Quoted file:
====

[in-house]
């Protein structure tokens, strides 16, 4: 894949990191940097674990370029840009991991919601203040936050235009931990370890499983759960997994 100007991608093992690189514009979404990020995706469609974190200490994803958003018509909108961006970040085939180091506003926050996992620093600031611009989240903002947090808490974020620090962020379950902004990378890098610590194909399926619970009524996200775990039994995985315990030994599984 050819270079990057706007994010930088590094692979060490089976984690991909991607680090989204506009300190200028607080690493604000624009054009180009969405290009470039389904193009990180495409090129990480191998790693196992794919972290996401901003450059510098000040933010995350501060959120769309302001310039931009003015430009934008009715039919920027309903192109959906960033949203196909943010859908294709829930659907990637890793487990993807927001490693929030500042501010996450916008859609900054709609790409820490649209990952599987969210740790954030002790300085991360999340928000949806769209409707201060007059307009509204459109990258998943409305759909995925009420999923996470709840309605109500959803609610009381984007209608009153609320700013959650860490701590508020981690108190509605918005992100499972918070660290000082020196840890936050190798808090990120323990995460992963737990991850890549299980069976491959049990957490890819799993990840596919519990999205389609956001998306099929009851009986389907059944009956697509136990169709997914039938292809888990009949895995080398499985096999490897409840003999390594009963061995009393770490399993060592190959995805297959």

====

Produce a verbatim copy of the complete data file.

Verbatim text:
[in-house]
């Protein structure tokens, strides 16, 4: 894949990191940097674990370029840009991991919601203040936050235009931990370890499983759960997994 100007991608093992690189514009979404990020995706469609974190200490994803958003018509909108961006970040085939180091506003926050996992620093600031611009989240903002947090808490974020620090962020379950902004990378890098610590194909399926619970009524996200775990039994995985315990030994599984 050819270079990057706007994010930088590094692979060490089976984690991909991607680090989204506009300190200028607080690493604000624009054009180009969405290009470039389904193009990180495409090129990480191998790693196992794919972290996401901003450059510098000040933010995350501060959120769309302001310039931009003015430009934008009715039919920027309903192109959906960033949203196909943010859908294709829930659907990637890793487990993807927001490693929030500042501010996450916008859609900054709609790409820490649209990952599987969210740790954030002790300085991360999340928000949806769209409707201060007059307009509204459109990258998943409305759909995925009420999923996470709840309605109500959803609610009381984007209608009153609320700013959650860490701590508020981690108190509605918005992100499972918070660290000082020196840890936050190798808090990120323990995460992963737990991850890549299980069976491959049990957490890819799993990840596919519990999205389609956001998306099929009851009986389907059944009956697509136990169709997914039938292809888990009949895995080398499985096999490897409840003999390594009963061995009393770490399993060592190959995805297959």